Monday, June 23, 2008, 02:59 PM - Multilingual PublishingThe world of publishing is shaped by the needs of its readers. The publications industry grows year after year as it recognises the necessity to represent the needs of new communities as they appear.
Posted by Administrator
Posted by Administrator
It is essential that people have, at the very least, a basic point of reference to obtain relevant information that is of key importance to them. The chief aim of a publication is to render details of significance to their target audience in a manner that satisfies the demand.
The variety of services the publications industry provides is highly varied. Anything produced for the information of people would denote a published item. From signage to pamphlets, digital information to hard copy material such as books and magazines; the broad scope of publishing is an extremely wide-ranging arena.
As varied as the services offered by the publications industry are, so too are the groups that require that information. In the UK, there are many individuals who have travelled to the country to live and work. In certain parts of the UK there are communities with high populations of individuals of different nationalities. In these areas, it is important that the needs of all individuals comprising these communities are catered for.
Therefore it is vital that, in terms of information, no section of society is at a disadvantage when it comes to having access to information that is of importance to themselves as well as the rest of the community.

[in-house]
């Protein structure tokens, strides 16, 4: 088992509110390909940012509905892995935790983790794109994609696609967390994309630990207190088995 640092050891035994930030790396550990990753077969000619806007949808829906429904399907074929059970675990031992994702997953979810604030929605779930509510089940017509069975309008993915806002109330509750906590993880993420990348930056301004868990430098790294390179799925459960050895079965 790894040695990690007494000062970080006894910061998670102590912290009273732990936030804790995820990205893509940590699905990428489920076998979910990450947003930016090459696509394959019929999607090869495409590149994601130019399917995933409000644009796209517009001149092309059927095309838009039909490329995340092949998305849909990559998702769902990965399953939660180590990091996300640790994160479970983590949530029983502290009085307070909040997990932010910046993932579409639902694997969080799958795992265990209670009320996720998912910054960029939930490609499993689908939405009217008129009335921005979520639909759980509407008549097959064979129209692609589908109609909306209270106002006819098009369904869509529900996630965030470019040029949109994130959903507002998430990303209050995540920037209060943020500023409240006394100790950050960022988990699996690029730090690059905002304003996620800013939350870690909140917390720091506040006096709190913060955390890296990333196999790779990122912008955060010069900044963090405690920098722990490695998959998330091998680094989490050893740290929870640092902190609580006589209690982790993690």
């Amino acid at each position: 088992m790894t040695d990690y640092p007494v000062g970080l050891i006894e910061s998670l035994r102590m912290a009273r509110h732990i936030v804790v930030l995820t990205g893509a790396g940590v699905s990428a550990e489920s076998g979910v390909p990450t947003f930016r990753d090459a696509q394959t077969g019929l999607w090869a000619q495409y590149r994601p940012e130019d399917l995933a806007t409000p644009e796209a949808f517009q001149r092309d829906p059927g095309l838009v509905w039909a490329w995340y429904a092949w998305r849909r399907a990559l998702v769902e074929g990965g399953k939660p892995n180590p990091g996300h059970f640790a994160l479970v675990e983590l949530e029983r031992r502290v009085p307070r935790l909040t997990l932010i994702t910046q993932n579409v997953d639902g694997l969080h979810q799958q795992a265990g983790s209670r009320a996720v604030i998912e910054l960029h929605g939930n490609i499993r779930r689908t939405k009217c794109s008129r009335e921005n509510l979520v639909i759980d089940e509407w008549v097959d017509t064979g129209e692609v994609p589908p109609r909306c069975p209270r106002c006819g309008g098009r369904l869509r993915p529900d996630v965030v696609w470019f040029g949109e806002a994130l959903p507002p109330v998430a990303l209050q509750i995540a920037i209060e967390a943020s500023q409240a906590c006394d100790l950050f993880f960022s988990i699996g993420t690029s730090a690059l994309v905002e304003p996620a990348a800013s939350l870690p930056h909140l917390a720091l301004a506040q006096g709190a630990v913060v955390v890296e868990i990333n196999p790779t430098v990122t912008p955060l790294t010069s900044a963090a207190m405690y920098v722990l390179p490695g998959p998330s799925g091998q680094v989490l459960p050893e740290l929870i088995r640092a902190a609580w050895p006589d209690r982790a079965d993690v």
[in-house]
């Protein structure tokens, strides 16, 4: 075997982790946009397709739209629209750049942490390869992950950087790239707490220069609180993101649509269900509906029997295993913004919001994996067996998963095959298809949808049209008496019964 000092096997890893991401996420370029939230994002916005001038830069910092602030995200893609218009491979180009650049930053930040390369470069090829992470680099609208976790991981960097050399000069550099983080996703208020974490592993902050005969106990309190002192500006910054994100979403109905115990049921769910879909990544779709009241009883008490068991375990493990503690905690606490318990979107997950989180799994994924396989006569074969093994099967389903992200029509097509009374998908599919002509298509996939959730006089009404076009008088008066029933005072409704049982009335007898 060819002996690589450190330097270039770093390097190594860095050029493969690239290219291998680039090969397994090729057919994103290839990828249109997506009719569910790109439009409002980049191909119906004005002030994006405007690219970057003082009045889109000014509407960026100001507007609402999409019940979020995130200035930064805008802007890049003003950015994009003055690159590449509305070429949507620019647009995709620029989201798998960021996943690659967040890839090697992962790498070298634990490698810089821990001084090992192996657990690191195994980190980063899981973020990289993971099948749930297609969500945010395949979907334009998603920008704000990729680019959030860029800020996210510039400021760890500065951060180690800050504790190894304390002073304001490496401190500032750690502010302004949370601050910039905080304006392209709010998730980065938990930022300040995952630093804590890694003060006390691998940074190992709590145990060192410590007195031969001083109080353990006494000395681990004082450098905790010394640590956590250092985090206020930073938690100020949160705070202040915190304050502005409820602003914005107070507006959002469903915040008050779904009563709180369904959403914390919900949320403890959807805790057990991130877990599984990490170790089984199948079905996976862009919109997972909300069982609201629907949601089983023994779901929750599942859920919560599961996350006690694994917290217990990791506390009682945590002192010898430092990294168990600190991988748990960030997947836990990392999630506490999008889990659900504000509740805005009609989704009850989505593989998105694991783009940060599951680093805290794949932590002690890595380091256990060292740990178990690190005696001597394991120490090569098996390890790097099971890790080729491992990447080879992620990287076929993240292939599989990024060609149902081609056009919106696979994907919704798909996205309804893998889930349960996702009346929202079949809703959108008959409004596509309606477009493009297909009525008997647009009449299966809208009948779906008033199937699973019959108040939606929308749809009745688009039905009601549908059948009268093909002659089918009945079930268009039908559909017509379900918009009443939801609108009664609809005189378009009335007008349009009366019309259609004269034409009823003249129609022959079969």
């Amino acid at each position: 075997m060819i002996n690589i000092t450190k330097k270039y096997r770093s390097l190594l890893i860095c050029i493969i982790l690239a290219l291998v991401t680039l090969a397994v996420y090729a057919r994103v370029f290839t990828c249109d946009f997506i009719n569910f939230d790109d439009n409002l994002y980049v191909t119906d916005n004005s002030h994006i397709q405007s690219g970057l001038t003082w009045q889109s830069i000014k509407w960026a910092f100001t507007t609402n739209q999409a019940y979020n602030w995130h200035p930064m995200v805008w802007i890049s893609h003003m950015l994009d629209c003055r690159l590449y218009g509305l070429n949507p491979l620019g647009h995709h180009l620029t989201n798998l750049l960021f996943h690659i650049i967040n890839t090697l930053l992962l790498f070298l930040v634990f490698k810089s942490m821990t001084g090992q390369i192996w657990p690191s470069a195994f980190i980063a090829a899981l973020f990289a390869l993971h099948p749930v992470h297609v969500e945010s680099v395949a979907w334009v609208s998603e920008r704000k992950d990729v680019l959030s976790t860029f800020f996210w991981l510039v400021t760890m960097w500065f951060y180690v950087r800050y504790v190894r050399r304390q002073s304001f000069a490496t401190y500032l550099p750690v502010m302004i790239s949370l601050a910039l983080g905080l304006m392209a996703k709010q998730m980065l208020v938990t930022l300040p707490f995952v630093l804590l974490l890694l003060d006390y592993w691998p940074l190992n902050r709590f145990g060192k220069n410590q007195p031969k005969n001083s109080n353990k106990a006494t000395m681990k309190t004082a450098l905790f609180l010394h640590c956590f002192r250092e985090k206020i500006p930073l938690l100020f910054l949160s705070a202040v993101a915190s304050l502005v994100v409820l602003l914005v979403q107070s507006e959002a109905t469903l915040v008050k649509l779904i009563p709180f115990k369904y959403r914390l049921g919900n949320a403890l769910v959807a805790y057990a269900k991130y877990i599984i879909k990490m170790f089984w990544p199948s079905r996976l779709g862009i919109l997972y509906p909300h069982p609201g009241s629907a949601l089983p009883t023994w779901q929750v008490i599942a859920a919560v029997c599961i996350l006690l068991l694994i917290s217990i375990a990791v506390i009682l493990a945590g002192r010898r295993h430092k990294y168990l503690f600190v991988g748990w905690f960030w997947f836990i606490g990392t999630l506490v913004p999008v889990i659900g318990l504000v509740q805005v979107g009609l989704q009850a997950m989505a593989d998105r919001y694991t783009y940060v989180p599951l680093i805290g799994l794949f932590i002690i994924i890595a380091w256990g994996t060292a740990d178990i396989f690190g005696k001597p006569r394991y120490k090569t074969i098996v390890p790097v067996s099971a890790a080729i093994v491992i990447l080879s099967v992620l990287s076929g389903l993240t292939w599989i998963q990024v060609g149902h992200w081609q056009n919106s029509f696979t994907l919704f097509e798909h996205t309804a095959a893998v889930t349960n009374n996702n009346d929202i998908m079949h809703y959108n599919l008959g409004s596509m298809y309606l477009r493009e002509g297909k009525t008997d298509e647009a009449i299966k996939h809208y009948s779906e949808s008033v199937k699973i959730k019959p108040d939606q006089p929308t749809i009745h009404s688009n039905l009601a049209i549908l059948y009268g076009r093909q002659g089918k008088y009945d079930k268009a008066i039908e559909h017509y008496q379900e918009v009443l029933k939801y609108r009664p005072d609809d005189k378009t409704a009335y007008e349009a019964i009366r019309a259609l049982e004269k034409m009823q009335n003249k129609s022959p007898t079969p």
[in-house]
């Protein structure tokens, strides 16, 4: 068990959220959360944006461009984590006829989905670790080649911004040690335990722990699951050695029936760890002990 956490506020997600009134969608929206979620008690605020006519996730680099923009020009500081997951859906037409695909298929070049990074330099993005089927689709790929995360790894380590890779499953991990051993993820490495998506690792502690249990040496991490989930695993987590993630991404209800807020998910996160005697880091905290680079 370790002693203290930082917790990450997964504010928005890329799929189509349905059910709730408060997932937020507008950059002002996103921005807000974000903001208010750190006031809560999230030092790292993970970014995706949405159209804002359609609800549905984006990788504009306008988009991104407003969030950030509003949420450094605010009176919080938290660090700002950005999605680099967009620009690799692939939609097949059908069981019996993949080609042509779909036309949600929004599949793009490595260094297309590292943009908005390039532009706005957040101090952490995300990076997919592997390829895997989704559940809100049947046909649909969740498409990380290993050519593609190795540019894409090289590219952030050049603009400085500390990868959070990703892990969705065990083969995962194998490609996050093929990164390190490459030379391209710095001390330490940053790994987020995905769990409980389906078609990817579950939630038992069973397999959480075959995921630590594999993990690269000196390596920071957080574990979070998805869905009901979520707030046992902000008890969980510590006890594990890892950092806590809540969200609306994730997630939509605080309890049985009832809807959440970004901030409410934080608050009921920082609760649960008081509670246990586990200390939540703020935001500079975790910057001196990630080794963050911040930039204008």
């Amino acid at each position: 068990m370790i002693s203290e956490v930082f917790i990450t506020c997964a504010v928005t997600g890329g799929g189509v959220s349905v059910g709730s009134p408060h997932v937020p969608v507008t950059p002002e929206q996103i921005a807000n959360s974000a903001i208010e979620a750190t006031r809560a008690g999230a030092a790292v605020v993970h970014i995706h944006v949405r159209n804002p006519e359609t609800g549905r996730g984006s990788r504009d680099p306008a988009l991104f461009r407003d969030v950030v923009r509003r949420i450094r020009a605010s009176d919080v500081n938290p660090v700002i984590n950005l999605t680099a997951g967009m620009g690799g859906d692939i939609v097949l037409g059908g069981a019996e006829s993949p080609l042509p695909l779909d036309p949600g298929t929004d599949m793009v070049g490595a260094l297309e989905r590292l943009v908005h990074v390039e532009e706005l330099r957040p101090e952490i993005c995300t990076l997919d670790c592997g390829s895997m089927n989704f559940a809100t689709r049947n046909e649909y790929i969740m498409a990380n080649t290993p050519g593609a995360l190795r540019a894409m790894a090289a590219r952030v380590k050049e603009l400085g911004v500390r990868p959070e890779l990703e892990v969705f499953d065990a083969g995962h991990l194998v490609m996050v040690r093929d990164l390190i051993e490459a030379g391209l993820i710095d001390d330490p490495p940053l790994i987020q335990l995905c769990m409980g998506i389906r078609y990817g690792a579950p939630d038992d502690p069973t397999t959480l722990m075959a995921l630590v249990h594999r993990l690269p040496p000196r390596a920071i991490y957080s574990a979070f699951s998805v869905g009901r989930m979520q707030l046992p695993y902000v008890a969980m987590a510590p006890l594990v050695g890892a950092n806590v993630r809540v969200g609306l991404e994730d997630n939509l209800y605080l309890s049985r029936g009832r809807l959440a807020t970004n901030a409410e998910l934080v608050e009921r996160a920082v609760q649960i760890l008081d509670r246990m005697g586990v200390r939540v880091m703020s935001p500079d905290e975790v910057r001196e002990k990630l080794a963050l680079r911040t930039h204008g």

Multilingual publishing is a service that provides information outlets with the facility to translate their material, regardless of format, into a language that meets the demands of a particular community or target audience.
For example, if a local council had a requirement to translate their online content to help individuals of a particular language group, they would be able to engage the assistance of a translation services provider. Many such providers have access to an enormous number of qualified linguists who, in turn, specialise in hundreds of languages spoken all over the world.
Ideally, information would be available to communities with different language needs at the outset. With this in mind, the Home Office went ahead with production of a document entitled, Living and Working in Britain. The booklets main objective was to provide individuals with access to basic information relating to their new lives in the UK. It offered assistance, and provided semi-formal advice on issues ranging from buying a home to driving in the UK.
Living and Working in Britain needed to be translated into 17 languages from Arabic to Urdu. Companies that specialise in translation not only able to translate the document, but can also to make sure that the tone of the original message is maintained.
By producing this document and subsequently engaging a translation service provider, The Home Office was able to communicate to its audience effectively. By ensuring that the tone of its original message was upheld, they could be confident that the information in the pamphlet was conveyed in exactly the right way.
For the recipients of this literature, the fact that they were able to receive pointed information in their own language was of massive benefit. Individuals seeking to live and work in another country face numerous obstacles when settling down. By providing information designed to make that transition as smooth as possible, a positive step towards effective integration is taken.
Beyond specific sectors empowering individuals with the knowledge to begin a process of inclusion, other sectors of society need their information to be made accessible too. If knowledge can be shared with people in a language they understand, the journey towards integration can be made without any uncertainties or ambiguities.
Language service providers play a pivotal role in making sure that information is accessible to all. By enabling government sectors to speak to foreign nationals, we move closer towards an effectively integrated future.